3. Polar Tromso Fjords Boat Tour
This is actually one of our excursion recommendation you can enjoy all year, whether you visit Tromso during winter or summer. The fjords in Norway are an attraction in themselves. These bodies of water, that creep into the land masses like sinuous fingers, are all over the country’s long coastline.
For all the times we’ve been to Norway we have never actually sailed much on the fjords; we’ve been on them mostly to take a ferry ride between destinations though not for pure leisure. We were SO glad we decided to sail aboard the Fjord Queen with Polar Adventures! Marlena and Christine were our guides and they were humorous, full of life and personality, and made the adventure extra fruitful!
We’ll throw caution to the wind here by putting a disclaimer on any boat tour through the fjords: it is possible to see a lot of wildlife during the tours. This would include things like seals, dolphins, moose, whales (mostly in January and some of February) and birds. But it’s also very possible you won’t see anything. There’s just no guarantee because it’s nature.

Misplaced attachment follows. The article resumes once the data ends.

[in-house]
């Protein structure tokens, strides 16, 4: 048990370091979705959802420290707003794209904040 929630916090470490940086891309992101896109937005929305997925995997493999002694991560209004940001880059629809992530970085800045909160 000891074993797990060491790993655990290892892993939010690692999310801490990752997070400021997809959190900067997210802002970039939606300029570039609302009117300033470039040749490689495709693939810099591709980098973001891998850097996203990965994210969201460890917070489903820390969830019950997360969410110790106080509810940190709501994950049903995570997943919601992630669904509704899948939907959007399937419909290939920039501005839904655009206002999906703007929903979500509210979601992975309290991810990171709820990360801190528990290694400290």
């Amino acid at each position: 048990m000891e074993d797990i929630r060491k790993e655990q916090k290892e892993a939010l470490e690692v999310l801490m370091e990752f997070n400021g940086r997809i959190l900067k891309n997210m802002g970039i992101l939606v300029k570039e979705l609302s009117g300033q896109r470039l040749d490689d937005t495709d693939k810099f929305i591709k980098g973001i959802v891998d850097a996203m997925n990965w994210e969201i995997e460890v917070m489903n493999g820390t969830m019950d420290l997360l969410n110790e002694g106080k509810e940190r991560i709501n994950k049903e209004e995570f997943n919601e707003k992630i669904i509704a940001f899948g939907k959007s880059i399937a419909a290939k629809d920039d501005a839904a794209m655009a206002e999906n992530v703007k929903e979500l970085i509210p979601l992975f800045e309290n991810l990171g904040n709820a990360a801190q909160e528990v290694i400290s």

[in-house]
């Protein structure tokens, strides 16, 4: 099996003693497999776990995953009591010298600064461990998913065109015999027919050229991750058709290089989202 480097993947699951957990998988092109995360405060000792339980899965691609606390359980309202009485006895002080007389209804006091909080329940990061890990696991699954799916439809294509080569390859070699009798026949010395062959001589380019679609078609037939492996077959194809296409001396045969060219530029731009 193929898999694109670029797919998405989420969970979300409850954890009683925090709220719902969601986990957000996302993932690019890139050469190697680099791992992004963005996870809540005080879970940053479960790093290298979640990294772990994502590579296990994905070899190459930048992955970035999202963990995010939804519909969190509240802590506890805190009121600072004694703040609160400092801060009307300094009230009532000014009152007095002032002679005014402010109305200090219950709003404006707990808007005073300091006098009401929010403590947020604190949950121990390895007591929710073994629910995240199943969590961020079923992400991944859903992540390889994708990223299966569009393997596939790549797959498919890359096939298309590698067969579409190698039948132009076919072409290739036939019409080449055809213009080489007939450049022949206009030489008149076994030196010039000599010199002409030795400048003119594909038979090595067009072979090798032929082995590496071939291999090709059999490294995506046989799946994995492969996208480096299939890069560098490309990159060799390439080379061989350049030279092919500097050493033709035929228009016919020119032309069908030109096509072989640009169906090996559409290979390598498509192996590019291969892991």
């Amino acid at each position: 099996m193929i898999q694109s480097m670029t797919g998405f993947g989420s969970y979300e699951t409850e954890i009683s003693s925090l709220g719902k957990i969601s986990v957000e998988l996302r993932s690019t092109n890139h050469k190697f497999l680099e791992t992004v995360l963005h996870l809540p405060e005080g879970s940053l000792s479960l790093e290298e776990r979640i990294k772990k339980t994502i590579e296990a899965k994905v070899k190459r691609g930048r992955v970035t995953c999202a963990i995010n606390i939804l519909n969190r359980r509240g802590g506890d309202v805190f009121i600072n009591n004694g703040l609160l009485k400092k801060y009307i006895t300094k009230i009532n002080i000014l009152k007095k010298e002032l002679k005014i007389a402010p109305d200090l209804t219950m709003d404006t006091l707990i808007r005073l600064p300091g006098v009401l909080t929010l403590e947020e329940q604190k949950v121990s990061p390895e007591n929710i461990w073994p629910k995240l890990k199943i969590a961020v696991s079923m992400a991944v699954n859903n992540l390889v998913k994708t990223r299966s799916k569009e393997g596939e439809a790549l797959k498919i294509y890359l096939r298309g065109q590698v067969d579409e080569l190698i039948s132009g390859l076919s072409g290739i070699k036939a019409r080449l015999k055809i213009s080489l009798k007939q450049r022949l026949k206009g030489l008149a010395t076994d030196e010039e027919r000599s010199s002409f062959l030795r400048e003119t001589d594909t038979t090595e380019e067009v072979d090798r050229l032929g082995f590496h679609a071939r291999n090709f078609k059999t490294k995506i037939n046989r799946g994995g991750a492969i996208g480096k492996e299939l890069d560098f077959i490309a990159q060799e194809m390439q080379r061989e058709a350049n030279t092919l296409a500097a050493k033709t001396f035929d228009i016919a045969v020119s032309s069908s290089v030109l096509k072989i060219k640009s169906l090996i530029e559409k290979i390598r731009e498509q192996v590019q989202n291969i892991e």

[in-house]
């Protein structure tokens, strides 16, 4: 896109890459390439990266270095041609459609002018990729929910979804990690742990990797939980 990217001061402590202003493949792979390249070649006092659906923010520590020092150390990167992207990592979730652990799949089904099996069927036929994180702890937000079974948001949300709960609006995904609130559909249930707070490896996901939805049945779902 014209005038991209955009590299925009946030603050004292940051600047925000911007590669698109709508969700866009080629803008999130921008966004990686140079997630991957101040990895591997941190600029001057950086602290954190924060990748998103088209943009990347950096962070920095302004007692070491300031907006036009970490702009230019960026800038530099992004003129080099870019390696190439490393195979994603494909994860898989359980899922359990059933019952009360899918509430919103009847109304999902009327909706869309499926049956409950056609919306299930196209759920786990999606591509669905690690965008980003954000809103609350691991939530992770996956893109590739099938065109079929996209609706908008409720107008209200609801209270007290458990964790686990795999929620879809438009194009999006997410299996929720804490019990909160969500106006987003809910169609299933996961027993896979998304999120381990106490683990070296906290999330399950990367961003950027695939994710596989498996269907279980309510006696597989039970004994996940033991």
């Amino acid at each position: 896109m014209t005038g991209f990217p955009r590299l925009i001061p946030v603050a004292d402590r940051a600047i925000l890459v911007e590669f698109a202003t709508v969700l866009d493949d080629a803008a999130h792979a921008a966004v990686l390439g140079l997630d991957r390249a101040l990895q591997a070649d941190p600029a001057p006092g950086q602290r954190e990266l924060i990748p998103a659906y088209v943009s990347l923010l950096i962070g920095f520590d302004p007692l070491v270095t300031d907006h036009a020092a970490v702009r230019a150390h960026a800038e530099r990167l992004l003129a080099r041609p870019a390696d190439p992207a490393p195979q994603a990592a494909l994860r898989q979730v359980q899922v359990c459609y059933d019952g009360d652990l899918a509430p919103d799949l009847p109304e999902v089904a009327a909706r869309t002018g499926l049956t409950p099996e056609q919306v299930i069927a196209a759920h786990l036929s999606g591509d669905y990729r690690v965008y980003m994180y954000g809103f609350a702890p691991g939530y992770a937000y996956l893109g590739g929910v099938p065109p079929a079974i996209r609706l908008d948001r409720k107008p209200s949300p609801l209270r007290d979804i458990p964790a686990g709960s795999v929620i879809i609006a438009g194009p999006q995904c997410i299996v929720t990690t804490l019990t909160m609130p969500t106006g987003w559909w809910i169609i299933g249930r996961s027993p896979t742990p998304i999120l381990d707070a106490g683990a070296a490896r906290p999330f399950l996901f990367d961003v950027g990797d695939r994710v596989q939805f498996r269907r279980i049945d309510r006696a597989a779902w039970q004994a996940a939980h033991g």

Thus we think the expectation for a boat tour should be this: expect to see incredible, inspirational scenery as you cruise through the fjords and learn wonderful information about life in Norway. And hope to see a lot of wildlife!
Here’s what we were lucky to see on our excursion:
- An eagle soaring high above the water
- Dolphins from a distance
- Two moose swimming in the ocean (also at a distance)
- Fish (out of the water actually)
Marlena and Christine had told us they had seen whales the two days prior to our sailing. But unfortunately they had migrated away by the third day so we didn’t see them.
Other perks included absolutely gorgeous scenery and a stunning sunset, which were a dream for a photographer. We also had one of the best meals of our entire 10 days in Norway, which was a fish stew they served for lunch. It was homemade and incredibly tasty. We even asked for the recipe so we can make it at home.
While this isn’t a fishing trip allowed some people to fish off the boat in hopes to catch fresh food for the lunch stew. Thus, we saw fish! (They had back up fish stored in the kitchen just in case.)